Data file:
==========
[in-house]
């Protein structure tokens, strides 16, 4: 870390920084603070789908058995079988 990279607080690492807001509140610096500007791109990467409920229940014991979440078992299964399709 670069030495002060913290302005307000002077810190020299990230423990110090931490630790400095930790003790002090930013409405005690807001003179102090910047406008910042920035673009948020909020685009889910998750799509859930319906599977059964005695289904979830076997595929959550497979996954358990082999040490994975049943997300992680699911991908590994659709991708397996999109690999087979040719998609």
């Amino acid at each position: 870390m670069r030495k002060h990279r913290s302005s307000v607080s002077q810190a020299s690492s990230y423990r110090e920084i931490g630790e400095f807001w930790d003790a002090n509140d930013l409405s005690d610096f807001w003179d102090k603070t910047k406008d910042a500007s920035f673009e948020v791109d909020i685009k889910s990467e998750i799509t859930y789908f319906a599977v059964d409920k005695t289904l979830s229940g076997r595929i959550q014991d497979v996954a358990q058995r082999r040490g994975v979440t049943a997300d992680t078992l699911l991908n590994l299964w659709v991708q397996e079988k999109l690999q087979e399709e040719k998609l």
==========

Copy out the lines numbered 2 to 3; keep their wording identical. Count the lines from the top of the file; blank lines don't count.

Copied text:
């Protein structure tokens, strides 16, 4: 870390920084603070789908058995079988 990279607080690492807001509140610096500007791109990467409920229940014991979440078992299964399709 670069030495002060913290302005307000002077810190020299990230423990110090931490630790400095930790003790002090930013409405005690807001003179102090910047406008910042920035673009948020909020685009889910998750799509859930319906599977059964005695289904979830076997595929959550497979996954358990082999040490994975049943997300992680699911991908590994659709991708397996999109690999087979040719998609």
């Amino acid at each position: 870390m670069r030495k002060h990279r913290s302005s307000v607080s002077q810190a020299s690492s990230y423990r110090e920084i931490g630790e400095f807001w930790d003790a002090n509140d930013l409405s005690d610096f807001w003179d102090k603070t910047k406008d910042a500007s920035f673009e948020v791109d909020i685009k889910s990467e998750i799509t859930y789908f319906a599977v059964d409920k005695t289904l979830s229940g076997r595929i959550q014991d497979v996954a358990q058995r082999r040490g994975v979440t049943a997300d992680t078992l699911l991908n590994l299964w659709v991708q397996e079988k999109l690999q087979e399709e040719k998609l």